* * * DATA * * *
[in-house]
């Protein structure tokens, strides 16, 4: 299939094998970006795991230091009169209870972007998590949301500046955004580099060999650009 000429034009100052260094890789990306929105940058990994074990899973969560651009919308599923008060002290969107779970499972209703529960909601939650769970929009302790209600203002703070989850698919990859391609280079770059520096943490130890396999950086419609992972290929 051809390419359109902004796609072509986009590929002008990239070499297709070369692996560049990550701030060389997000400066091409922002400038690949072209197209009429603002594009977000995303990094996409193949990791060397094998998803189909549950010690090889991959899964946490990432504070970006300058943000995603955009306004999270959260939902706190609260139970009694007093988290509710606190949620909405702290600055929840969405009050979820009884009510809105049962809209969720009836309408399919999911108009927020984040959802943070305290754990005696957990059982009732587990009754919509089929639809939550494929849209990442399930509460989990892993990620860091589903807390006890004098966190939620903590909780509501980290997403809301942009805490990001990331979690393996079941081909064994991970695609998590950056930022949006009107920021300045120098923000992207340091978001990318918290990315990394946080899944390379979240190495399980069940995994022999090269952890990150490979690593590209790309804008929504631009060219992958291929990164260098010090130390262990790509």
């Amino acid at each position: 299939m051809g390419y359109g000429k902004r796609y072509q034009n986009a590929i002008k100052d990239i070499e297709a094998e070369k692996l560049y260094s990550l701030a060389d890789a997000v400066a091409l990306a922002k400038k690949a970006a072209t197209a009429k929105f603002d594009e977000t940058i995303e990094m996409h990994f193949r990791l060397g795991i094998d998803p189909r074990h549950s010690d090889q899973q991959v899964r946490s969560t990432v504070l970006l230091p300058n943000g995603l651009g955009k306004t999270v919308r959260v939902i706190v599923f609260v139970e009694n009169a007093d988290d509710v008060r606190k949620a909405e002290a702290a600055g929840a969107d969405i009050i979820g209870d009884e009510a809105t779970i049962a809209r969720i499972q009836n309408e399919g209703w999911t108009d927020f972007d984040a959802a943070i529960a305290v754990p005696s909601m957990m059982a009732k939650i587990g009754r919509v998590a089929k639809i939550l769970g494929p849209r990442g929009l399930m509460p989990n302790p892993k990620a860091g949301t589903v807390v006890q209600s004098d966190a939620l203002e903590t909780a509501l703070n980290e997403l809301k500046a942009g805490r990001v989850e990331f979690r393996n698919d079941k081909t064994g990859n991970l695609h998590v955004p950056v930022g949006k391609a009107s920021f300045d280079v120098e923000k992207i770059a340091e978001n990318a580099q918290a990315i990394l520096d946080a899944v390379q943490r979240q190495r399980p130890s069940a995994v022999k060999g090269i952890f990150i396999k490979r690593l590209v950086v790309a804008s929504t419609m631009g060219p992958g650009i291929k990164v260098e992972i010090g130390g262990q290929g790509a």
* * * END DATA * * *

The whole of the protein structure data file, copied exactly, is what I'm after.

[in-house]
């Protein structure tokens, strides 16, 4: 299939094998970006795991230091009169209870972007998590949301500046955004580099060999650009 000429034009100052260094890789990306929105940058990994074990899973969560651009919308599923008060002290969107779970499972209703529960909601939650769970929009302790209600203002703070989850698919990859391609280079770059520096943490130890396999950086419609992972290929 051809390419359109902004796609072509986009590929002008990239070499297709070369692996560049990550701030060389997000400066091409922002400038690949072209197209009429603002594009977000995303990094996409193949990791060397094998998803189909549950010690090889991959899964946490990432504070970006300058943000995603955009306004999270959260939902706190609260139970009694007093988290509710606190949620909405702290600055929840969405009050979820009884009510809105049962809209969720009836309408399919999911108009927020984040959802943070305290754990005696957990059982009732587990009754919509089929639809939550494929849209990442399930509460989990892993990620860091589903807390006890004098966190939620903590909780509501980290997403809301942009805490990001990331979690393996079941081909064994991970695609998590950056930022949006009107920021300045120098923000992207340091978001990318918290990315990394946080899944390379979240190495399980069940995994022999090269952890990150490979690593590209790309804008929504631009060219992958291929990164260098010090130390262990790509």
């Amino acid at each position: 299939m051809g390419y359109g000429k902004r796609y072509q034009n986009a590929i002008k100052d990239i070499e297709a094998e070369k692996l560049y260094s990550l701030a060389d890789a997000v400066a091409l990306a922002k400038k690949a970006a072209t197209a009429k929105f603002d594009e977000t940058i995303e990094m996409h990994f193949r990791l060397g795991i094998d998803p189909r074990h549950s010690d090889q899973q991959v899964r946490s969560t990432v504070l970006l230091p300058n943000g995603l651009g955009k306004t999270v919308r959260v939902i706190v599923f609260v139970e009694n009169a007093d988290d509710v008060r606190k949620a909405e002290a702290a600055g929840a969107d969405i009050i979820g209870d009884e009510a809105t779970i049962a809209r969720i499972q009836n309408e399919g209703w999911t108009d927020f972007d984040a959802a943070i529960a305290v754990p005696s909601m957990m059982a009732k939650i587990g009754r919509v998590a089929k639809i939550l769970g494929p849209r990442g929009l399930m509460p989990n302790p892993k990620a860091g949301t589903v807390v006890q209600s004098d966190a939620l203002e903590t909780a509501l703070n980290e997403l809301k500046a942009g805490r990001v989850e990331f979690r393996n698919d079941k081909t064994g990859n991970l695609h998590v955004p950056v930022g949006k391609a009107s920021f300045d280079v120098e923000k992207i770059a340091e978001n990318a580099q918290a990315i990394l520096d946080a899944v390379q943490r979240q190495r399980p130890s069940a995994v022999k060999g090269i952890f990150i396999k490979r690593l590209v950086v790309a804008s929504t419609m631009g060219p992958g650009i291929k990164v260098e992972i010090g130390g262990q290929g790509a």